Every once in a while it’s great for the family to escape the busyness of city life and connect with nature. Thankfully, the fam doesn’t have to travel to some far-flung place. That’s right, instead of schlepping upstate for some fresh air and outdoor fun, swap your shoes for some hiking boots and enjoy a family hike in one of NYC’s iconic parks that’s sure to create Instagram-worthy family memories. What’s more, it’s an activity you can do almost all year round.

With 300 miles of trails and 10,000 acres of wild and undisturbed natural areas, the family’s outdoor adventure will be part family bonding, part exercise, and part educational as you explore glacial potholes, bedrock, and different types of wildlife—all without leaving the city. Don’t forget to wear layers, sunscreen, and to pack lots of water—and trail mix!

To learn more about the awesome hiking opportunities in NYC and how families can make the most of their experience when they hit the trails, we caught up with Bonnie McGuire, the director of the Urban Park Rangers.

Why is hiking a good activity for families and kids?

Not only is hiking a fun way to exercise, it also allows kids [and families] to explore nature and to learn about the environment. I’d suggest taking a pair of binoculars and stopping to watch for wildlife. There are more than 600 types of native animal species in New York City, so you’re bound to spot a few on any hike!

You can find a list of hiking trails by borough on the NYC Parks’ website. Also, NYC Parks’ Urban Wildlife Calendar shows the ideal times and locations to spot specific wildlife throughout the city.

Why are NYC parks a great place to hike?

Our parks offer hiking trails of varying difficulty and scenery—from challenging terrain to leisurely, paved paths. There’s a trail for all families, abilities, and seasons.

Do you have any general recommendations for where to hike based on skill level?

What are the best trails or parks for beginner hikers ages 12 and under in each borough?

  • Brooklyn: The Salt Marsh Nature Trail at Marine Park is a loop of the Gerritsen Creek and is a favorite for local families and bird watchers.
  • Manhattan: Central Park has some uphill trails that lead through The Ramble and up to the Belvedere Castle, where there is a scenic view of Turtle Pond.
  • Queens: A hike through Kissena Park will show kids many different species of trees, both native and exotic.
  • Staten Island: While hiking in Blue Heron Park, you’ll see several ponds near the Blue Heron Nature Center, which often holds kid-friendly activities such as nature-related scavenger hunts, crafts, and games.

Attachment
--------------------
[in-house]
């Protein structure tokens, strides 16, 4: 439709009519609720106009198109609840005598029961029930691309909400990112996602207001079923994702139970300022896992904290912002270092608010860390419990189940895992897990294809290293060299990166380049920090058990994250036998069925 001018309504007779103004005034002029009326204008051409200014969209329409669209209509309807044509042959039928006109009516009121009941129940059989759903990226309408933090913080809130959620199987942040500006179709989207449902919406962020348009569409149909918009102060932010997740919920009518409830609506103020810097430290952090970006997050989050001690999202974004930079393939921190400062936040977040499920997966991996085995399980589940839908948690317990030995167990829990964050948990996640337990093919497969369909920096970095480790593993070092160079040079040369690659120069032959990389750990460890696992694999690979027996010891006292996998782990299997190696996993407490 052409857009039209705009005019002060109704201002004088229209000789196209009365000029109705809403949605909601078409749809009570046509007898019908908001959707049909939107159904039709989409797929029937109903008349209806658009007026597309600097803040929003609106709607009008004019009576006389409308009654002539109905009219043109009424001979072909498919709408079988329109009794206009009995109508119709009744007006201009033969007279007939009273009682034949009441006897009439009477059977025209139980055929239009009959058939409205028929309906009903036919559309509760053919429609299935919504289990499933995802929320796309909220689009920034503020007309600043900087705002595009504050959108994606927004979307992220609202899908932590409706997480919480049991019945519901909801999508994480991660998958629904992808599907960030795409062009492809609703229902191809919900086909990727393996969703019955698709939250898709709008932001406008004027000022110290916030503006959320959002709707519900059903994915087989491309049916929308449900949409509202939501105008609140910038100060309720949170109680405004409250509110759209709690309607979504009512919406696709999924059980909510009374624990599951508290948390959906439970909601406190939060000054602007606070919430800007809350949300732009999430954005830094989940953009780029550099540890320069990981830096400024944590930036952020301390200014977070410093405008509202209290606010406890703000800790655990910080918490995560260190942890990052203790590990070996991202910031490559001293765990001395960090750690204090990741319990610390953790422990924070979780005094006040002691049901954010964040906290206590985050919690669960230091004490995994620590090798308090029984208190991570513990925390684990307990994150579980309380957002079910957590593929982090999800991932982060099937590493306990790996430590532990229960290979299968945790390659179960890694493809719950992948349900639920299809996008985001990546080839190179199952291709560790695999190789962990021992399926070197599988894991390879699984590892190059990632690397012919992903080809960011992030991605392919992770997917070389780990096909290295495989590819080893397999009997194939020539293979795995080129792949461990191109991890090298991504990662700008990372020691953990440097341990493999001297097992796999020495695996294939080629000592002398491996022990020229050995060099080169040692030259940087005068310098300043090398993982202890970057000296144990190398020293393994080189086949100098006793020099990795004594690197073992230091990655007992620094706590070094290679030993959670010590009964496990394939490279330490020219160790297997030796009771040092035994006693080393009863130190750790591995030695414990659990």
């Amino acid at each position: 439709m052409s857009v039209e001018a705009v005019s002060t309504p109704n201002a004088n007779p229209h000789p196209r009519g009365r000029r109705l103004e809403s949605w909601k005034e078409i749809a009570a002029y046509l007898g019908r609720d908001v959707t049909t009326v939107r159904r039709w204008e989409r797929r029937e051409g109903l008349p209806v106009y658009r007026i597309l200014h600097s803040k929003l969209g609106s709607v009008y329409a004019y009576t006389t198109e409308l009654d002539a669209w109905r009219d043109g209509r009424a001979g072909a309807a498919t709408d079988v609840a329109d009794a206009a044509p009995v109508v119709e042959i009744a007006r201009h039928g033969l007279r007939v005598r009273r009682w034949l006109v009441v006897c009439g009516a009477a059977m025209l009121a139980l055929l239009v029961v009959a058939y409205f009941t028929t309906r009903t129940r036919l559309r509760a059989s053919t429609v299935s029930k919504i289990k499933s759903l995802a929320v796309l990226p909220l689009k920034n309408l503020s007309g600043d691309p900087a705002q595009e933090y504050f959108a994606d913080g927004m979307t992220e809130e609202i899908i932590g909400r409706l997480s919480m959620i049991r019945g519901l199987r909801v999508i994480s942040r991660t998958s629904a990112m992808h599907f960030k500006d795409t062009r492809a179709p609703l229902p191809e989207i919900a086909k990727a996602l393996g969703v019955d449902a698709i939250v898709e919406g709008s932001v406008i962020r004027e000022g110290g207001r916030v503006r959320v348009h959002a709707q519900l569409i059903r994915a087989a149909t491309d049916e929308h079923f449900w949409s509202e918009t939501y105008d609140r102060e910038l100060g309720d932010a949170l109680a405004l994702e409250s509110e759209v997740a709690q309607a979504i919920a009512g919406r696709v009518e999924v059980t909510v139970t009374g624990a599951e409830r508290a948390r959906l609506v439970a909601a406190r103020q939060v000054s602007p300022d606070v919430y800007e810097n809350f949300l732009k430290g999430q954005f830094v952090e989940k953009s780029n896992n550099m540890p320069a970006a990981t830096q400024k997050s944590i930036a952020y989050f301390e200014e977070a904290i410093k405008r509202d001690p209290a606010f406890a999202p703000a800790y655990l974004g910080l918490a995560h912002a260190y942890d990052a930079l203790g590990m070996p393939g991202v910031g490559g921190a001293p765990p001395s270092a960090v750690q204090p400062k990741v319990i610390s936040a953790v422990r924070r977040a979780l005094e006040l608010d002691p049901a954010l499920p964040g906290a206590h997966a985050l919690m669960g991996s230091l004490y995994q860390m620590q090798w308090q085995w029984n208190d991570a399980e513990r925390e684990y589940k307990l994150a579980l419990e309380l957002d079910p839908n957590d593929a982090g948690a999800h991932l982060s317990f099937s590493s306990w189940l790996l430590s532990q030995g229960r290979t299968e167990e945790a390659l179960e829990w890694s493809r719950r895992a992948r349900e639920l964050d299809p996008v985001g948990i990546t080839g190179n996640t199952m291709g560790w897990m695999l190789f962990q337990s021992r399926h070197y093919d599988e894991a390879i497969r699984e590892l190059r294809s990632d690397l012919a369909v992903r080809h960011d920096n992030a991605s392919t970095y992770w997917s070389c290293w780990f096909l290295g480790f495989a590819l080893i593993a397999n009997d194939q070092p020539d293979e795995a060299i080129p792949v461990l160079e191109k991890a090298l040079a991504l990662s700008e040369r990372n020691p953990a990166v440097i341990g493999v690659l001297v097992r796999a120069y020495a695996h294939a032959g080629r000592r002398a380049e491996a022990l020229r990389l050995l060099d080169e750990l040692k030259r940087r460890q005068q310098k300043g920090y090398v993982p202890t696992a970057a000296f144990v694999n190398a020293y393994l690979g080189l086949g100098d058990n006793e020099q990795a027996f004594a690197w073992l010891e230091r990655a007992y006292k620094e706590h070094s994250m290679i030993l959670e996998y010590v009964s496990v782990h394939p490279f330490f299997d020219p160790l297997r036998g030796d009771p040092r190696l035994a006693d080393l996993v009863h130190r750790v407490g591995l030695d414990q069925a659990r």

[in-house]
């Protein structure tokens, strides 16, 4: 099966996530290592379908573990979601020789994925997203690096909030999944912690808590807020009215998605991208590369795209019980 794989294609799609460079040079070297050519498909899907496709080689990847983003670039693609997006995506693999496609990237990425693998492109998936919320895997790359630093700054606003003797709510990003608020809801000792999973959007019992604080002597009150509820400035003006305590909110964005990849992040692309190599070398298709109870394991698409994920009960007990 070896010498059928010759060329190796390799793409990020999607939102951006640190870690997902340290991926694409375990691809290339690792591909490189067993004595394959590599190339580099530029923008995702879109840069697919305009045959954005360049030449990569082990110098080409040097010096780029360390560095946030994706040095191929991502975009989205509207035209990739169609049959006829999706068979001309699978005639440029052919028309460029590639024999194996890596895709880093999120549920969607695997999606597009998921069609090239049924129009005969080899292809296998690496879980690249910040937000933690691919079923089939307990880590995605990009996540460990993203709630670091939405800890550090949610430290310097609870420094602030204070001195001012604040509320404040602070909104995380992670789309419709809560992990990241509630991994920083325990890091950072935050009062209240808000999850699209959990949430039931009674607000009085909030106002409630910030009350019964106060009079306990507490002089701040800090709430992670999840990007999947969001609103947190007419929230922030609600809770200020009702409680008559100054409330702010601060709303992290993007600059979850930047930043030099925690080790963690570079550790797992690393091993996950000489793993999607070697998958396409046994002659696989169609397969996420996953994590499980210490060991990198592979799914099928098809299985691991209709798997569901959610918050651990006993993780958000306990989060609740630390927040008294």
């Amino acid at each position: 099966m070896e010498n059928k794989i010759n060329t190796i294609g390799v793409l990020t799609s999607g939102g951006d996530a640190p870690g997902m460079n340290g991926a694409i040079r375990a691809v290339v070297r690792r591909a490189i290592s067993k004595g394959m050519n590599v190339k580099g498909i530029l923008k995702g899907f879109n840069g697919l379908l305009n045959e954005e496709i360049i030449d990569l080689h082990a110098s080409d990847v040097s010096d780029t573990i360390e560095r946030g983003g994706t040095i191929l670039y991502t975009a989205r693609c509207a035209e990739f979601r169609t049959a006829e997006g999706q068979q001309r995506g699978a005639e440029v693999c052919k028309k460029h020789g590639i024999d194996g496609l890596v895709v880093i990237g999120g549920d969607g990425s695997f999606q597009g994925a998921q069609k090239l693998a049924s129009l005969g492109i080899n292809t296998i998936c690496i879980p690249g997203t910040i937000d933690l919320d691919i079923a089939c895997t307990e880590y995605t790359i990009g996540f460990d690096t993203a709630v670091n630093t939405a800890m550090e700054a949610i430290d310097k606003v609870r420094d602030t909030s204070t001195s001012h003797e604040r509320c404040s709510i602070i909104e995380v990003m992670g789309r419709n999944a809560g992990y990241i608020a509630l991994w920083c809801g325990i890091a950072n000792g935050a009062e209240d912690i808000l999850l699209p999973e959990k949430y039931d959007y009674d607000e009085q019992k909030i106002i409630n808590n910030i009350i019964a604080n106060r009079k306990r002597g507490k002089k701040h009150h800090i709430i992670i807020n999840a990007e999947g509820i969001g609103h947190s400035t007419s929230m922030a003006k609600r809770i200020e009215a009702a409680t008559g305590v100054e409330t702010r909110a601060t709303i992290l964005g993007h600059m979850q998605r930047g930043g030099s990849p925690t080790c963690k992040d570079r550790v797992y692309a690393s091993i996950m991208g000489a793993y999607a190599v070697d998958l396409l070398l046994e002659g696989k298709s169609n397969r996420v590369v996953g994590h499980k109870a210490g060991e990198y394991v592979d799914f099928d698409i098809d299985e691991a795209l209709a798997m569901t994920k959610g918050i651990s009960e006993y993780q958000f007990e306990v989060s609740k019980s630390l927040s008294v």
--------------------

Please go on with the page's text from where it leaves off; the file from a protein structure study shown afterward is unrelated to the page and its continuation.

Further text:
• The Bronx: The John Kieran Trail at Van Cortlandt Park makes for a nice, scenic hike along the Van Cortlandt Lake, showcasing many species of waterfowl and trees.

For experienced hikers looking for a challenge, which trail should they take on?

The White Trail in The Greenbelt is a fantastic and challenging trail. It starts in Great Kills Park on Hylan Blvd. and ends in Willowbrook Park on the other side of Staten Island. The trail will take you through ravines, new and old forests, across streams, and up and down hills. The trail is about 7.6 miles long and highlights a great range of habitats.

Note that the hike entails several short stints that are on the roads, and about mid-way through the trek, there is an opportunity to jump to another trail and take a short detour to the Greenbelt Nature Center for a water and restroom break. Here’s a map of The Greenbelt trails, including the White Trail.

For young hikers looking to improve their skills, what are some things they can do?

  • If you’re new to hiking, start simple and go from there.
  • As you gain experience, invest in some sturdy hiking boots that will support your ankles.
  • To up the fun level and educational value of each hike, challenge yourself. Learn to identify a new species of plant or animal each time you hike.
  • Always encourage friends and family to join you on hikes!

Are there any options for families who prefer to hike with an expert?

For families who prefer a guided trek, they can hike with our Urban Park Rangers during our free Weekend Adventures programs.

Our Urban Park Rangers’ Weekend Adventures aim to connect New Yorkers with nature through activities like canoeing, camping, and guided bird watching. Whether you’re just beginning or advanced, the Rangers have programs for all levels of interest and ability. The programs are geared towards families, and a few programs are designed for very young kids who are a certain age. It’s a great way to expose children to new adventures under the expert guidance of the Rangers. Adults can also try new activities and bond with their family.

What should kids bring with them when they go hiking?  

Kids should wear hiking shoes or boots as they are made specifically for the forest terrain. In addition, bring a trail map, a backpack with some water, snacks, and a sweater or jacket. And a pair of binoculars and/or a field guide that contains information on trees, birds, insects, and geology; it will make wildlife watching more interesting.

What are some safety guidelines new hikers should follow when they hit the trail?

  • Stay on the trail. One of the easiest ways to get lost is to venture off the trail.
  • Never eat any berries, fruit, or plants you see in the park regardless of what wild animals you may see eating it.
  • Learn how to read a map and trail markers.
  • Pay attention to warning signs. They are there for your safety.
  • Be prepared. Take a backpack with some snacks, extra water, and a jacket. It may be warm right now, but a swift weather system can easily take you by surprise.

Happy Trails!

For more information on hiking in NYC parks, visit nycgovparks.org.